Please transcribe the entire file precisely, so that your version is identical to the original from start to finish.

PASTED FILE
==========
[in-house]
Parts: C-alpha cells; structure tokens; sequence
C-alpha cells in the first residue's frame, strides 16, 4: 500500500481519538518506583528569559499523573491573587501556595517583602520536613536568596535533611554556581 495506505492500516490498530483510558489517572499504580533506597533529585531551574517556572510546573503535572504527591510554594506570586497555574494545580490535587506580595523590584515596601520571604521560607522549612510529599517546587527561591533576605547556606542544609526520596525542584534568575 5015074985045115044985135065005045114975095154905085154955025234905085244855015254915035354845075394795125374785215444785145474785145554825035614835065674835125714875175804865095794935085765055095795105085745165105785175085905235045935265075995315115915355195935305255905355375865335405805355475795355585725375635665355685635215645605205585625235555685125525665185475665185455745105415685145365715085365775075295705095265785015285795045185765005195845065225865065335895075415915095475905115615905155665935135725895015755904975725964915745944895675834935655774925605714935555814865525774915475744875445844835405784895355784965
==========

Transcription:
[in-house]
Parts: C-alpha cells; structure tokens; sequence
C-alpha cells in the first residue's frame, strides 16, 4: 500500500481519538518506583528569559499523573491573587501556595517583602520536613536568596535533611554556581 495506505492500516490498530483510558489517572499504580533506597533529585531551574517556572510546573503535572504527591510554594506570586497555574494545580490535587506580595523590584515596601520571604521560607522549612510529599517546587527561591533576605547556606542544609526520596525542584534568575 5015074985045115044985135065005045114975095154905085154955025234905085244855015254915035354845075394795125374785215444785145474785145554825035614835065674835125714875175804865095794935085765055095795105085745165105785175085905235045935265075995315115915355195935305255905355375865335405805355475795355585725375635665355685635215645605205585625235555685125525665185475665185455745105415685145365715085365775075295705095265785015285795045185765005195845065225865065335895075415915095475905115615905155665935135725895015755904975725964915745944895675834935655774925605714935555814865525774915475744875445844835405784895355784965